After further gracious work of the Holy Spirit upon his heart, Benjamin, together with his wife, was baptized at Providence Chapel, Rowley Regis, on October 15th, 1933.
Separated now from his old companions, he found it a lonely pathway. His wife, who had suffered so much at his hands, found his change to be genuine and lasting; for during the remainder of their life together (nearly 50 years) he was a loving husband, a devoted father, a humble disciple of the Lamb, and a staunch, loyal deacon of the church. He walked by faith, and enjoyed communion and fellowship with his Saviour.
Husband and wife soon proved the truth of that word, that it is “through much tribulation” His people must enter the kingdom. Their first son was killed at the age of 9 years, being knocked down by a horse and cart; their second son dropped dead in a lorry he was loading, aged 34; their third son, returning from work, dropped dead in the garden, he was 44 years old; their daughter died of heart failure after a short illness, in 1958. Thus they knew the language of the psalmist: ‘Out of the depths have I cried unto Thee, O Lord”.
One remarkable incident of his life was when another of their sons lay at the point of death. Benjamin begged of the Lord to give him this sign: a single bright star in the heavens, that his son would recover. Satan mocked him concerning this request, and the thought arose in his mind, “there are thousands of stars visible to the naked eye, which one could you prove to be the one you prayed for?” Nevertheless, late the same evening Benjamin went outside and surveyed the heavens and there, in the vast expanse, one bright star shone forth. He rushed back into the house to fetch his wife, and they both gazed and wondered at the loving-kindness of the Lord. In a short time the son was well again.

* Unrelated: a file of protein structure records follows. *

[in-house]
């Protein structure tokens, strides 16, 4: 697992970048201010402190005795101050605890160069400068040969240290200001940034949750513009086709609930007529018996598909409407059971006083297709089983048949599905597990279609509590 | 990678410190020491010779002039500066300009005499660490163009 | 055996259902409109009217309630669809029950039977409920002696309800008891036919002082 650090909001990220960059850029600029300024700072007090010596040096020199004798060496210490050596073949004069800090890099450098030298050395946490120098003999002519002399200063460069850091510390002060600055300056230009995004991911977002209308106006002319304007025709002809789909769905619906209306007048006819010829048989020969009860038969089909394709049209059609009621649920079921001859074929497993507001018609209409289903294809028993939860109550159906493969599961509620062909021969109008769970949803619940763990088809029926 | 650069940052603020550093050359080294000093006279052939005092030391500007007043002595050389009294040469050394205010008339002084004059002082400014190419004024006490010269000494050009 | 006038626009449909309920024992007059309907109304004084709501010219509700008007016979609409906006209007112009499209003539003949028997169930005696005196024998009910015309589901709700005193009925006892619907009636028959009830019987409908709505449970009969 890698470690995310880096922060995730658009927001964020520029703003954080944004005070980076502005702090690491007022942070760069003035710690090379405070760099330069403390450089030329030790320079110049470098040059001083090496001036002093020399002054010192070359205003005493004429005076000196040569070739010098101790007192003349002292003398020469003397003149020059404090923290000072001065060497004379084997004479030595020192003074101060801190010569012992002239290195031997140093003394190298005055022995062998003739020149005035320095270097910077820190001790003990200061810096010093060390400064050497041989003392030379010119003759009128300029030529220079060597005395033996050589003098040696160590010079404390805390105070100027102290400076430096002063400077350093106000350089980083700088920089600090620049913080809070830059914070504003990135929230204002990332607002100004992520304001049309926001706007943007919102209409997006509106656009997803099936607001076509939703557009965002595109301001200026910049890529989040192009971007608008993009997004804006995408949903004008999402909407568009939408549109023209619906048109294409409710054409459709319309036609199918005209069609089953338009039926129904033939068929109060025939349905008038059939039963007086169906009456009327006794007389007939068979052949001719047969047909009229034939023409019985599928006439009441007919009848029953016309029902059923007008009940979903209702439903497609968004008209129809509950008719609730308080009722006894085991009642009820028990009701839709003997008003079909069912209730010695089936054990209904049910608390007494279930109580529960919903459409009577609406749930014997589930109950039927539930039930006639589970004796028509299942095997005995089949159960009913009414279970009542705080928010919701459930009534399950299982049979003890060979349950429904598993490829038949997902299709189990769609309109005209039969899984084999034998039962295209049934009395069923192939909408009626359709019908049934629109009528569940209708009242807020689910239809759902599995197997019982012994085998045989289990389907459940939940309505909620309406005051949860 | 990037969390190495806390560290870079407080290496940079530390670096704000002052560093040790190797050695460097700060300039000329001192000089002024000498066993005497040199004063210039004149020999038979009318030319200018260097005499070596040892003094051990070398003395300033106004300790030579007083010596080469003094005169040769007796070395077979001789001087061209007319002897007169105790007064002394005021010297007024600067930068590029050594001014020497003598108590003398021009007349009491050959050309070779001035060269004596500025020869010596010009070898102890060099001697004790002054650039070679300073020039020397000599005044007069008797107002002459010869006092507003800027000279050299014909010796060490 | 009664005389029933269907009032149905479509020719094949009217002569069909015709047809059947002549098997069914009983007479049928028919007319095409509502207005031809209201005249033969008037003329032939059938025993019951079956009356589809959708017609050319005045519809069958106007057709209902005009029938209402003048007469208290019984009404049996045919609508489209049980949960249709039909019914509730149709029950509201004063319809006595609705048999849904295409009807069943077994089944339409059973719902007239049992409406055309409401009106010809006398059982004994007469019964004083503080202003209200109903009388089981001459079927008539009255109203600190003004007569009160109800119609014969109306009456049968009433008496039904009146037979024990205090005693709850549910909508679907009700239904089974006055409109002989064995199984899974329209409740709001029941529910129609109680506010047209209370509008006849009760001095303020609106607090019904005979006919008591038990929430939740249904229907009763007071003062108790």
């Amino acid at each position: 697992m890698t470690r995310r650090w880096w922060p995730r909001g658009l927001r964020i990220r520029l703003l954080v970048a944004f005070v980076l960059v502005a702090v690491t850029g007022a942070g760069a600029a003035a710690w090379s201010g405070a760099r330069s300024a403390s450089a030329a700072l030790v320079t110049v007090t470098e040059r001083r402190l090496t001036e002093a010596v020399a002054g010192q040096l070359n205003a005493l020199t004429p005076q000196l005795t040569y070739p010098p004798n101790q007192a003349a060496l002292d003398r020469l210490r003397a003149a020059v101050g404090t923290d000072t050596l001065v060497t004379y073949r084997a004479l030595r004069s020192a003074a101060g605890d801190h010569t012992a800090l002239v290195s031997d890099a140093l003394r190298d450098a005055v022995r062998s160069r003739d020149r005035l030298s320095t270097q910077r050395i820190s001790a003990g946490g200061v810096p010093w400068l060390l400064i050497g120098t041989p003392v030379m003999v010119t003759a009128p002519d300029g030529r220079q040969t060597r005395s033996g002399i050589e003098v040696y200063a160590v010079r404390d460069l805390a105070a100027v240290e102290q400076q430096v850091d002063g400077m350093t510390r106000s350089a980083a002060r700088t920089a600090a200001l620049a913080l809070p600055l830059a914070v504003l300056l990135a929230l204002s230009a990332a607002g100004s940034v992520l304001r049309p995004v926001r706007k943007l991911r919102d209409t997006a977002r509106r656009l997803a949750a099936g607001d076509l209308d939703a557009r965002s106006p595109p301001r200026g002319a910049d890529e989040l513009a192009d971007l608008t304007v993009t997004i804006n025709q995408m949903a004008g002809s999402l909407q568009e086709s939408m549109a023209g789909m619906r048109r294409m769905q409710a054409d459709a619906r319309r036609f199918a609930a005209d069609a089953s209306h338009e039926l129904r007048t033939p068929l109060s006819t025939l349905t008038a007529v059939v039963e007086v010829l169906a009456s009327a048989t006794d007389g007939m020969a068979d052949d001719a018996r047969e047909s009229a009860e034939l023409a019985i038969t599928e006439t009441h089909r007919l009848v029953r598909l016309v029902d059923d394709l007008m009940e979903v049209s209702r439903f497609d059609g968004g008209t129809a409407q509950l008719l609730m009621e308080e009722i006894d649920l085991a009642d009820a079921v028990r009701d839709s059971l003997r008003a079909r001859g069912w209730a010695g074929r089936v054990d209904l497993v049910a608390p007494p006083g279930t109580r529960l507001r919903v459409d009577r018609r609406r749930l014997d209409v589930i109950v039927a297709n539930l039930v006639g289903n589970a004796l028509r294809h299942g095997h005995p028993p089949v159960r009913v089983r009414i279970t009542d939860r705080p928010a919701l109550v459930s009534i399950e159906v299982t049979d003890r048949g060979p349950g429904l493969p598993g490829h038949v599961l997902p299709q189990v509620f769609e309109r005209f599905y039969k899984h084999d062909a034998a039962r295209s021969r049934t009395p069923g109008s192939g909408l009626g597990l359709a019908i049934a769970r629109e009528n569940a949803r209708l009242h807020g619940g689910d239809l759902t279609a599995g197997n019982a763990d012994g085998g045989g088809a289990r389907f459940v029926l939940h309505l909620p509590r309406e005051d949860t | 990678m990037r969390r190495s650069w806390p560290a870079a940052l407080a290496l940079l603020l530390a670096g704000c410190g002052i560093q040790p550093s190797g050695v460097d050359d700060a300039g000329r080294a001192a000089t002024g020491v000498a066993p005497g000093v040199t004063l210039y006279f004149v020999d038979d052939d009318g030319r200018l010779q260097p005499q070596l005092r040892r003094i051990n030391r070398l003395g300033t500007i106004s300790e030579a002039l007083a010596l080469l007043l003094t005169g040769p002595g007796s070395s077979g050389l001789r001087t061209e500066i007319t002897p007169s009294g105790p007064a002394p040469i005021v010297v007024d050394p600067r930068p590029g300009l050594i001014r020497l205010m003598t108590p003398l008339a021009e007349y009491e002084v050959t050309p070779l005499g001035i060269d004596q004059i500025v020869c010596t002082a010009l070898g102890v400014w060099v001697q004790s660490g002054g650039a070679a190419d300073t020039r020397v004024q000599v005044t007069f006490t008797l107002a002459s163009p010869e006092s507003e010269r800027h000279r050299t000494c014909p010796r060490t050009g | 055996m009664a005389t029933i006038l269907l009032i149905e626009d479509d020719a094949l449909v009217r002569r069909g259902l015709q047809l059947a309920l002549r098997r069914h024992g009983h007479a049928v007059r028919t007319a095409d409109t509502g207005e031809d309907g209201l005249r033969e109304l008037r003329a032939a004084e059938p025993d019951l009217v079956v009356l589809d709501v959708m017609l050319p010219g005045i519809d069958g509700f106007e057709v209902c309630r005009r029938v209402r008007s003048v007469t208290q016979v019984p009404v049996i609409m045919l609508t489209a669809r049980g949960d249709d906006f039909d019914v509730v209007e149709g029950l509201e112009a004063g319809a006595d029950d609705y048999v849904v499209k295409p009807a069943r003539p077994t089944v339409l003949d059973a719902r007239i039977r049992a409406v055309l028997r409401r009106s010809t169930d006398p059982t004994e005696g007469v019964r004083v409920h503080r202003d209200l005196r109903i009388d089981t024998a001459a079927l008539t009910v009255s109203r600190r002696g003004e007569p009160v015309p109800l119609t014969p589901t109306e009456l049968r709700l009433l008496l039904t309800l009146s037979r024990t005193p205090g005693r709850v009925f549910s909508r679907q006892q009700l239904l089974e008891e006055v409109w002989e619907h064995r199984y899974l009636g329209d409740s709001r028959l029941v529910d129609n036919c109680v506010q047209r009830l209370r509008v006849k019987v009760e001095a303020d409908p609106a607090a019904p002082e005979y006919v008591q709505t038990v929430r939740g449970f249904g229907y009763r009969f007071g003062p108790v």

Benjamin held office as deacon and superintendent of the Sunday School for many years; the solemn manner in which he gave out the hymns impressed itself upon many, and his choice of hymns was often found to be most suitable and in accord with the
subject being dealt with by the minister. His conversation revealed a depth of gracious wisdom, his knowledge of the truth was profound, and the grace of God in him shone all the brighter against the dark background of human frailties and short-comings.
The road was to him a thorny one to his journey’s end, but very gently did the Lord take down his earthly tabernacle. Shortly before his departure he had a blessed assurance that all his sins were pardoned in the precious atoning blood of the Lamb. He was in prayer night and day before the end, and, “weary of earth, himself and sin,” he looked up, stretched out his arms, and cried, “Take me. Lord! Take me. Lord!” Shortly afterwards he entered heaven by prayer, aged 89.
“Mark the perfect man, and behold the upright: for the end of that man is peace”. (Psalm 37; 37).
He whose own works do speak, need not speak of his own works.